Page 2 of 2 FirstFirst 12
Results 16 to 20 of 20

Thread: Out of the loop/in the bubble

  1. #16
    Join Date
    Oct 2004
    Posts
    9,240

    Default

    Makes sense, I'm getting confused with the more US-type system. Haven't been in contact with private healthcare at all in the UK, i don't think, an area of mystery

  2. #17
    Join Date
    Oct 2004
    Location
    The Fear - Dublin
    Posts
    8,505

    Default

    Quote Originally Posted by baboon2004 View Post
    Makes sense, I'm getting confused with the more US-type system. Haven't been in contact with private healthcare at all in the UK, i don't think, an area of mystery
    In the medium term, what's most likely is you guys will end up with something like our poxy system. Increased fees for all public services. Overcrowding in hospitals, increased drug costs and ever extending waiting lists for procedures. Still a decent system once you get in but more expensive and difficult to access. This will be accompanied by a rise in private healthcare provision and facilities and the creation of a two tier system where those that can pay get to skip the queue - often to see the same doctors in the same hospitals. Next step is risk equalisation where the state essentially forces you to take out private insurance at an earlier age or face penalisation later.

    Thats all assuming they don't just gut the NHS in one fell swoop using hard Brexit and the US trade deal as cover. Not implausible considering that once Scotland goes there'll be no way to oust them with the electoral system. The question then is just how brutal and repressive they will get in response to the inevitable mass protests.

  3. #18
    Join Date
    Apr 2008
    Posts
    9,770

    Default

    As obvious as it is to say it, the press is scary in this country - I'm not sure how much sway they still hold in the era of the internet (which is an even worse source of misinformation), but the frothing hysteria of the tabloids and right wing broadsheets in the run-up to this election was alarming to behold. What made it particularly transparent this time around was that they had to prop up the obviously awful Johnson despite his transparent awfulness. Corbyn certainly has big faults but a big proportion of the electorate ended up thinking he was a terrorist.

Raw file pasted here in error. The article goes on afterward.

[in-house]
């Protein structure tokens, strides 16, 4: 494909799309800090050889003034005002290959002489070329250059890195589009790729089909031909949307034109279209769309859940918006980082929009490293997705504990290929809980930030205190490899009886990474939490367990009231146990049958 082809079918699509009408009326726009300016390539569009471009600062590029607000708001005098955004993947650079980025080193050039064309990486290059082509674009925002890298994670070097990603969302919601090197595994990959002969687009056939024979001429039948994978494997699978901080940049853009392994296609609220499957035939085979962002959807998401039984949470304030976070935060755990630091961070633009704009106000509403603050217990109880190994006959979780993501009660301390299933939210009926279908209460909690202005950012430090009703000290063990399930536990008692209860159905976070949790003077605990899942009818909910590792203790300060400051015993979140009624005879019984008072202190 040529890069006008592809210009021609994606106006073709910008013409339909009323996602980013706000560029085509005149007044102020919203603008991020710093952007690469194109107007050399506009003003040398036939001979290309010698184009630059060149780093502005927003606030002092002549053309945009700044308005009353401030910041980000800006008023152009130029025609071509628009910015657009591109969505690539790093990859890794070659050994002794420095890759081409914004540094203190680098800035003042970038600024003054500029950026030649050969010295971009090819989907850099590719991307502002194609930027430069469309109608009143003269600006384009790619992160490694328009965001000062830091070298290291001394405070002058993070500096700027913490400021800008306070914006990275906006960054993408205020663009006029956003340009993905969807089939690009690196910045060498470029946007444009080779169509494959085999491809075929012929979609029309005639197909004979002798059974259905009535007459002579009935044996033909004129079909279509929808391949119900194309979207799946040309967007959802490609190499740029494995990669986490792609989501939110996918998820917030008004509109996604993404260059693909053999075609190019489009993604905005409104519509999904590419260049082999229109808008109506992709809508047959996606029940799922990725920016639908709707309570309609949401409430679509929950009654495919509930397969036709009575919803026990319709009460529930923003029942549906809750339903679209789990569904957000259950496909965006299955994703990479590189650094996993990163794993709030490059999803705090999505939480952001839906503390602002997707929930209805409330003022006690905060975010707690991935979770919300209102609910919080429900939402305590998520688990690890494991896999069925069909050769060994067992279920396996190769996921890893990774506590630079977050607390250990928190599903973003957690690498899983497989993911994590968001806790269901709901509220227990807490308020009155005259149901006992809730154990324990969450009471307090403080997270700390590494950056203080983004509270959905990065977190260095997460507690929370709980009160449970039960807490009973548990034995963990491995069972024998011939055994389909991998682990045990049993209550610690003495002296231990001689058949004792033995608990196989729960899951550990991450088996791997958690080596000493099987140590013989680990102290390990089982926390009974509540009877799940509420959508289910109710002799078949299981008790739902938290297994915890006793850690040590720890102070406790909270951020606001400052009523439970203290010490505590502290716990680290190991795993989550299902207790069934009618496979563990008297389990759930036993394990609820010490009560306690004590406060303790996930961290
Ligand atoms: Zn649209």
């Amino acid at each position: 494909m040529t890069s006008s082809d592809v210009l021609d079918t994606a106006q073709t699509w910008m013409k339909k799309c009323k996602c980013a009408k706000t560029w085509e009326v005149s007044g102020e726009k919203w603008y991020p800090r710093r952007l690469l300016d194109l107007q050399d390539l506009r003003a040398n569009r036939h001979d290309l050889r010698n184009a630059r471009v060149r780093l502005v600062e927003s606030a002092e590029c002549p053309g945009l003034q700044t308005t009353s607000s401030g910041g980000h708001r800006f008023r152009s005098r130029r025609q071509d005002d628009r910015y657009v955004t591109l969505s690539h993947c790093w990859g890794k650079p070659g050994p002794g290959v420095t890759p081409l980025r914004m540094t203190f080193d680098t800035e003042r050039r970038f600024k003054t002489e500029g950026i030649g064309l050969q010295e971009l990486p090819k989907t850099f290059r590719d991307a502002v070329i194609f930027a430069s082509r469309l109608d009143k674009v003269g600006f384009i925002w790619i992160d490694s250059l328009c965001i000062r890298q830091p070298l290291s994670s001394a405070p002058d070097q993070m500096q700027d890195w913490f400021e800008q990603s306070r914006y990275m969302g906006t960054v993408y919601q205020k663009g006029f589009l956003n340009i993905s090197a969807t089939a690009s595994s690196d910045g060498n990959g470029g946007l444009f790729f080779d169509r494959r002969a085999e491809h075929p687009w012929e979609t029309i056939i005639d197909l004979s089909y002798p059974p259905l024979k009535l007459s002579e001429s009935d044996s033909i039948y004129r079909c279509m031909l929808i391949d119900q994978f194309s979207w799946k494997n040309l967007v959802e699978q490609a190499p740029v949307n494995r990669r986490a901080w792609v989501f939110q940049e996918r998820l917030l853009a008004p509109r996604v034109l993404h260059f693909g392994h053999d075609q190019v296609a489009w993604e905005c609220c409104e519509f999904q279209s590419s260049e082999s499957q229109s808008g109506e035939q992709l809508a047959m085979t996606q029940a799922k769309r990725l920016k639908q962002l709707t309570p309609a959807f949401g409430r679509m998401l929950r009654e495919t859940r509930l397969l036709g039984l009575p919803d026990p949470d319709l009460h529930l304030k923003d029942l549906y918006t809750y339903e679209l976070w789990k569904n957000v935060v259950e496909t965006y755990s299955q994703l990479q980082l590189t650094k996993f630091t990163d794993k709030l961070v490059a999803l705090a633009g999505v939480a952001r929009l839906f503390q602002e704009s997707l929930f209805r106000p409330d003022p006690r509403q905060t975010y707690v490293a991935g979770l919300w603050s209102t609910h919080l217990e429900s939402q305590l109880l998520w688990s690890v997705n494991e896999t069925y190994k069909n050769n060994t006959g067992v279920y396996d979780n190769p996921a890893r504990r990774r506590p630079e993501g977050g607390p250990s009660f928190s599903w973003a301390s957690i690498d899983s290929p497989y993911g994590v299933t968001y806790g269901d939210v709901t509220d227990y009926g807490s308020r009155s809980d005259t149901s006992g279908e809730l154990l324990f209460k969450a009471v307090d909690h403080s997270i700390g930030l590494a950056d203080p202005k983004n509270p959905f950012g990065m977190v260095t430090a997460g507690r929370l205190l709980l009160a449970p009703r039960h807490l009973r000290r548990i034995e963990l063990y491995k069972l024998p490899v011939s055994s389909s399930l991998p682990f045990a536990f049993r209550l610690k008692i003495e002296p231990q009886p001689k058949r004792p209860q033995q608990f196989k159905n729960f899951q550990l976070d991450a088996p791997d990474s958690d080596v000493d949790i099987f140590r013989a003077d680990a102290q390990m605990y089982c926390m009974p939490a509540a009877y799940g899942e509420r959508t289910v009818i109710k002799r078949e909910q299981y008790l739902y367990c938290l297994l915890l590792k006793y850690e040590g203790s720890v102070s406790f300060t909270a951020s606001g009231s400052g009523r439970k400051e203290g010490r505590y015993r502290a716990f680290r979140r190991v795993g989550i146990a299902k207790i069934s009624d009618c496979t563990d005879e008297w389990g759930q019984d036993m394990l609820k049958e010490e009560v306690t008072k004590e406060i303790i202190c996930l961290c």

The London vs the rest of the country thing - that film Bait gave me an insight (or so I believe) into how distant even London must seek from areas like Cornwall, let alone Brussels. And again, when you're outside of these urban areas your picture of them has to come from the media. I always think it's curious that people who live in rural areas relatively untouched by immigration are so anti immigration but perhaps that's because they are generally only imagining what it's like in places like London. (Which isn't to say of course that people - particularly working class - in London don't resent immigration.)

    The Tories have got it easy, really, because they can play to people's worst instincts (with the press to back them up). That's why I think Labour almost have no choice but to at least APPEAR more "centrist". I don't think most people are cunts, which is what many lefties (including myself) were expressing online after the election, but many people are scared, depressed, overwhelmed. Which can bring out good things in people but can also be easily exploited by the morally vacant.
    Αι ψυχαί οσμώνται καθ΄ Άιδην.

  4. #19
    Join Date
    Sep 2006
    Posts
    908

  5. #20
    Join Date
    Jun 2006
    Posts
    18,351

    Default

    Quote Originally Posted by Corpsey View Post
    The London vs the rest of the country thing - that film Bait gave me an insight (or so I believe) into how distant even London must seek from areas like Cornwall, let alone Brussels. And again, when you're outside of these urban areas your picture of them has to come from the media. I always think it's curious that people who live in rural areas relatively untouched by immigration are so anti immigration but perhaps that's because they are generally only imagining what it's like in places like London.
    Bear in mind that people move around, and it's not uncommon for people who've lived in cities to move to small towns and villages, especially as retirees. "White flight", and all that.

    Quote Originally Posted by Corpsey View Post
    (Which isn't to say of course that people - particularly working class - in London don't resent immigration.)
    Indeed, and people who are themselves immigrants (or the kids of immigrants) can be opposed to further immigration.
    Quote Originally Posted by woops
    i hate sigs

Posting Permissions

  • You may not post new threads
  • You may not post replies
  • You may not post attachments
  • You may not edit your posts
  •